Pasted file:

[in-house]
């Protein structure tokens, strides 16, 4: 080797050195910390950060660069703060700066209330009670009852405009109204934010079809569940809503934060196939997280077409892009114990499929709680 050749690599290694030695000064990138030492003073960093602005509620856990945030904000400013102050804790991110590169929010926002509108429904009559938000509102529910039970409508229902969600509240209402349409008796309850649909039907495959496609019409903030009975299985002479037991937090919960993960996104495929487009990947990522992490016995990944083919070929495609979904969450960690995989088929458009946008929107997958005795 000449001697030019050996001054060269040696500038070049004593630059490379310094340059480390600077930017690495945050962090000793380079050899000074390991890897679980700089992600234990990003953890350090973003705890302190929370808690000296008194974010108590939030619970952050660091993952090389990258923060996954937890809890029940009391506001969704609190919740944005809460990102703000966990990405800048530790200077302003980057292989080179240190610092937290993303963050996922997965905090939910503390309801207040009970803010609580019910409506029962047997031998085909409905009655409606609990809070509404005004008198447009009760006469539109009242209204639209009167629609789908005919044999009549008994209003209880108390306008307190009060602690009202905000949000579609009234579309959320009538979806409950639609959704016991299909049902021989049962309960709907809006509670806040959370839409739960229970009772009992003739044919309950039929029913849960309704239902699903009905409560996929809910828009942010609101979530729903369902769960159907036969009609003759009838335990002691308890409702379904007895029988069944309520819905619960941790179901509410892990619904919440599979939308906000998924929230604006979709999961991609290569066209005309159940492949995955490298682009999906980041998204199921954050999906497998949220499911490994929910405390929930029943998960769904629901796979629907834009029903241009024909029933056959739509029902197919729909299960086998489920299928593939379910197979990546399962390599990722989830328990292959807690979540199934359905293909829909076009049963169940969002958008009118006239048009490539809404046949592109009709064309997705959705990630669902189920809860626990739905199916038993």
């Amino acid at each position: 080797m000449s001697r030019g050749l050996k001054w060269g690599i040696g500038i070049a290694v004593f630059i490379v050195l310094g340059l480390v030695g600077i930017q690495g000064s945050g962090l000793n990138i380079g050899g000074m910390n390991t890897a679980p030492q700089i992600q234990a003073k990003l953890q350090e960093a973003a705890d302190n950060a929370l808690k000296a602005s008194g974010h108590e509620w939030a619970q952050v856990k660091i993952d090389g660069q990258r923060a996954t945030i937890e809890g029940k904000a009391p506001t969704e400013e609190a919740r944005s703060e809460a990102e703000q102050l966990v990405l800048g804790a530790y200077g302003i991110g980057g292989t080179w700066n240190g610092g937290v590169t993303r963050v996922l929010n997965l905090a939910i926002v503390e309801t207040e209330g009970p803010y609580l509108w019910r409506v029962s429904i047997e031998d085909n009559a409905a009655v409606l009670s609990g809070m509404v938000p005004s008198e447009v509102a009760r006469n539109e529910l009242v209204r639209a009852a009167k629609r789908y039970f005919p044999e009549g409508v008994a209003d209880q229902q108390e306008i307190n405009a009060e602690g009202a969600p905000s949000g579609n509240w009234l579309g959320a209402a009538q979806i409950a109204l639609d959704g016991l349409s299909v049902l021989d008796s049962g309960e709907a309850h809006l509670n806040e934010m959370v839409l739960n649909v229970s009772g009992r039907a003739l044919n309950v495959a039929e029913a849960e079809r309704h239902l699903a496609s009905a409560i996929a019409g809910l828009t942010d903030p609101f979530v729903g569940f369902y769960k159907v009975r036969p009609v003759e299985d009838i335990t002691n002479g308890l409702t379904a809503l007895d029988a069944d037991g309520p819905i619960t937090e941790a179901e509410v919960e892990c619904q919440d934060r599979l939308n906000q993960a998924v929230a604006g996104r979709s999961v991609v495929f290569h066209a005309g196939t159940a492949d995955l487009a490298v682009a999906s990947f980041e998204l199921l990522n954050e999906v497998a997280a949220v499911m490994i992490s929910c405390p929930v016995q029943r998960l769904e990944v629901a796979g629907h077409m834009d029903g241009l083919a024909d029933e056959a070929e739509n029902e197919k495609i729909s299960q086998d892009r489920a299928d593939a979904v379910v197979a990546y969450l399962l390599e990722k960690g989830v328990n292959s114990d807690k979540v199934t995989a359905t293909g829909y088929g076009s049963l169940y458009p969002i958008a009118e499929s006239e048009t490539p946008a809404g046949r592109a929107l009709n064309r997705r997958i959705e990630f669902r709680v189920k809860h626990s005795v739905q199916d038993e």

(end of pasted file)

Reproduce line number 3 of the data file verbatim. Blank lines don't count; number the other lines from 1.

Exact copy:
């Amino acid at each position: 080797m000449s001697r030019g050749l050996k001054w060269g690599i040696g500038i070049a290694v004593f630059i490379v050195l310094g340059l480390v030695g600077i930017q690495g000064s945050g962090l000793n990138i380079g050899g000074m910390n390991t890897a679980p030492q700089i992600q234990a003073k990003l953890q350090e960093a973003a705890d302190n950060a929370l808690k000296a602005s008194g974010h108590e509620w939030a619970q952050v856990k660091i993952d090389g660069q990258r923060a996954t945030i937890e809890g029940k904000a009391p506001t969704e400013e609190a919740r944005s703060e809460a990102e703000q102050l966990v990405l800048g804790a530790y200077g302003i991110g980057g292989t080179w700066n240190g610092g937290v590169t993303r963050v996922l929010n997965l905090a939910i926002v503390e309801t207040e209330g009970p803010y609580l509108w019910r409506v029962s429904i047997e031998d085909n009559a409905a009655v409606l009670s609990g809070m509404v938000p005004s008198e447009v509102a009760r006469n539109e529910l009242v209204r639209a009852a009167k629609r789908y039970f005919p044999e009549g409508v008994a209003d209880q229902q108390e306008i307190n405009a009060e602690g009202a969600p905000s949000g579609n509240w009234l579309g959320a209402a009538q979806i409950a109204l639609d959704g016991l349409s299909v049902l021989d008796s049962g309960e709907a309850h809006l509670n806040e934010m959370v839409l739960n649909v229970s009772g009992r039907a003739l044919n309950v495959a039929e029913a849960e079809r309704h239902l699903a496609s009905a409560i996929a019409g809910l828009t942010d903030p609101f979530v729903g569940f369902y769960k159907v009975r036969p009609v003759e299985d009838i335990t002691n002479g308890l409702t379904a809503l007895d029988a069944d037991g309520p819905i619960t937090e941790a179901e509410v919960e892990c619904q919440d934060r599979l939308n906000q993960a998924v929230a604006g996104r979709s999961v991609v495929f290569h066209a005309g196939t159940a492949d995955l487009a490298v682009a999906s990947f980041e998204l199921l990522n954050e999906v497998a997280a949220v499911m490994i992490s929910c405390p929930v016995q029943r998960l769904e990944v629901a796979g629907h077409m834009d029903g241009l083919a024909d029933e056959a070929e739509n029902e197919k495609i729909s299960q086998d892009r489920a299928d593939a979904v379910v197979a990546y969450l399962l390599e990722k960690g989830v328990n292959s114990d807690k979540v199934t995989a359905t293909g829909y088929g076009s049963l169940y458009p969002i958008a009118e499929s006239e048009t490539p946008a809404g046949r592109a929107l009709n064309r997705r997958i959705e990630f669902r709680v189920k809860h626990s005795v739905q199916d038993e």